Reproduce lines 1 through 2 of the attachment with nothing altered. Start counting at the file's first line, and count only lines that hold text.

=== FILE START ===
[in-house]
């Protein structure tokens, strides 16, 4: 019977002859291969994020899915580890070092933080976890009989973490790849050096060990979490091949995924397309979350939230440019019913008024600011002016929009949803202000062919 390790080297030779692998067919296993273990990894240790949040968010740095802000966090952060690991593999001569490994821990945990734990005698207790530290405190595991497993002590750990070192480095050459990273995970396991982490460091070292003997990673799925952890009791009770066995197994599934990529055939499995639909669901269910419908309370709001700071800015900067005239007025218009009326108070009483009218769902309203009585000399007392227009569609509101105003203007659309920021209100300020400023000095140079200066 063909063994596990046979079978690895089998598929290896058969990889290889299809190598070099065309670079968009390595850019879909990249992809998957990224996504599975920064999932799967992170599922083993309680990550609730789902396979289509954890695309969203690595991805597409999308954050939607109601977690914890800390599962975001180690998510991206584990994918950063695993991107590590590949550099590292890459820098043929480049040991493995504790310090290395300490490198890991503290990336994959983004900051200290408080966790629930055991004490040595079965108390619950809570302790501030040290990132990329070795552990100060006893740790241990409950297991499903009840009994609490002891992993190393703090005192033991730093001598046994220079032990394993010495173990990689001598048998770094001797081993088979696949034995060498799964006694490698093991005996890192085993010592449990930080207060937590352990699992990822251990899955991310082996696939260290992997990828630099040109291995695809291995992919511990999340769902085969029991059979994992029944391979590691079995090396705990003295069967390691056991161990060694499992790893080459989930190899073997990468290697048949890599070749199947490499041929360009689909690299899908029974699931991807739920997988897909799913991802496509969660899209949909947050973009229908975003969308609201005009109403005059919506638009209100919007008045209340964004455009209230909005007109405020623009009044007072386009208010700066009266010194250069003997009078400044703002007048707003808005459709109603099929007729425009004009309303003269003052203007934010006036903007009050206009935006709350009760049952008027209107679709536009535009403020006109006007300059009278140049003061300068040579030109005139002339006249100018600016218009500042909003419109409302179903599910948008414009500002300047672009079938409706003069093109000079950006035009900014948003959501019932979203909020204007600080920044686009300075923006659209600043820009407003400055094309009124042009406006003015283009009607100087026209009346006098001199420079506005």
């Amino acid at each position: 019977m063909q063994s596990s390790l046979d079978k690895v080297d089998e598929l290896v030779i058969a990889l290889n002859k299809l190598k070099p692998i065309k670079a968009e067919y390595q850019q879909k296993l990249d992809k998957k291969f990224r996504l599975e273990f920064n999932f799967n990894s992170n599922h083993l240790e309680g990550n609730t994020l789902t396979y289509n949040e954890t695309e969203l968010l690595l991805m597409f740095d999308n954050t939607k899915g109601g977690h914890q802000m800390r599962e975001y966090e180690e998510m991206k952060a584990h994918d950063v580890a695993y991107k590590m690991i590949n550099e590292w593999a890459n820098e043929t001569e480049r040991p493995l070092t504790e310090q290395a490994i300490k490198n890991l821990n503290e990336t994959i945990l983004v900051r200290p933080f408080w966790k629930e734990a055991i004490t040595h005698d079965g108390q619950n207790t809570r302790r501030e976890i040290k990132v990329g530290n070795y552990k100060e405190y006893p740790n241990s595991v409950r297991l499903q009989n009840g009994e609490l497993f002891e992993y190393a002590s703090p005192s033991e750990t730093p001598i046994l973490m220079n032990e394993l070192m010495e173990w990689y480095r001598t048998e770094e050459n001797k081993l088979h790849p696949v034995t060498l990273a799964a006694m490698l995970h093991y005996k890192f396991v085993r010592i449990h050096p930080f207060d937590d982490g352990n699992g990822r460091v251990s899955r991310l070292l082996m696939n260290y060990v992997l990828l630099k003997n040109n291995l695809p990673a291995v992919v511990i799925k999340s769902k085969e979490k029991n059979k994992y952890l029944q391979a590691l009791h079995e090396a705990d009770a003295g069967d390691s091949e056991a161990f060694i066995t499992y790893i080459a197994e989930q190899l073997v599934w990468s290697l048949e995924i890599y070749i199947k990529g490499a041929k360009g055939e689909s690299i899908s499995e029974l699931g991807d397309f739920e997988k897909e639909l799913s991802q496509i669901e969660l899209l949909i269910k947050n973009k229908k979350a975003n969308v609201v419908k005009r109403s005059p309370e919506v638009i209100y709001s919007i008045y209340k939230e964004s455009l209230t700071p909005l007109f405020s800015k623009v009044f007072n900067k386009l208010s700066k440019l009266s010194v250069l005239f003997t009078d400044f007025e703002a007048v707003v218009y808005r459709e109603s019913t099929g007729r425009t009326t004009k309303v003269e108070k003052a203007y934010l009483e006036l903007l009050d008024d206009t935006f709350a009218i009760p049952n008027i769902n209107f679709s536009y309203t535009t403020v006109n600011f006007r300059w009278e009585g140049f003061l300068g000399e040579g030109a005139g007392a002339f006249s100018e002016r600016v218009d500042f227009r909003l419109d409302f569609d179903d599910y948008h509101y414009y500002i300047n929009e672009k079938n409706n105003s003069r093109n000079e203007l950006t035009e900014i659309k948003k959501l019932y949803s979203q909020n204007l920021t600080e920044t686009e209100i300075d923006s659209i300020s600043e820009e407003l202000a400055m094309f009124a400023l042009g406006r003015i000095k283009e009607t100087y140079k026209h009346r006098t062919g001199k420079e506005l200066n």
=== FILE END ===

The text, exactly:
[in-house]
């Protein structure tokens, strides 16, 4: 019977002859291969994020899915580890070092933080976890009989973490790849050096060990979490091949995924397309979350939230440019019913008024600011002016929009949803202000062919 390790080297030779692998067919296993273990990894240790949040968010740095802000966090952060690991593999001569490994821990945990734990005698207790530290405190595991497993002590750990070192480095050459990273995970396991982490460091070292003997990673799925952890009791009770066995197994599934990529055939499995639909669901269910419908309370709001700071800015900067005239007025218009009326108070009483009218769902309203009585000399007392227009569609509101105003203007659309920021209100300020400023000095140079200066 063909063994596990046979079978690895089998598929290896058969990889290889299809190598070099065309670079968009390595850019879909990249992809998957990224996504599975920064999932799967992170599922083993309680990550609730789902396979289509954890695309969203690595991805597409999308954050939607109601977690914890800390599962975001180690998510991206584990994918950063695993991107590590590949550099590292890459820098043929480049040991493995504790310090290395300490490198890991503290990336994959983004900051200290408080966790629930055991004490040595079965108390619950809570302790501030040290990132990329070795552990100060006893740790241990409950297991499903009840009994609490002891992993190393703090005192033991730093001598046994220079032990394993010495173990990689001598048998770094001797081993088979696949034995060498799964006694490698093991005996890192085993010592449990930080207060937590352990699992990822251990899955991310082996696939260290992997990828630099040109291995695809291995992919511990999340769902085969029991059979994992029944391979590691079995090396705990003295069967390691056991161990060694499992790893080459989930190899073997990468290697048949890599070749199947490499041929360009689909690299899908029974699931991807739920997988897909799913991802496509969660899209949909947050973009229908975003969308609201005009109403005059919506638009209100919007008045209340964004455009209230909005007109405020623009009044007072386009208010700066009266010194250069003997009078400044703002007048707003808005459709109603099929007729425009004009309303003269003052203007934010006036903007009050206009935006709350009760049952008027209107679709536009535009403020006109006007300059009278140049003061300068040579030109005139002339006249100018600016218009500042909003419109409302179903599910948008414009500002300047672009079938409706003069093109000079950006035009900014948003959501019932979203909020204007600080920044686009300075923006659209600043820009407003400055094309009124042009406006003015283009009607100087026209009346006098001199420079506005």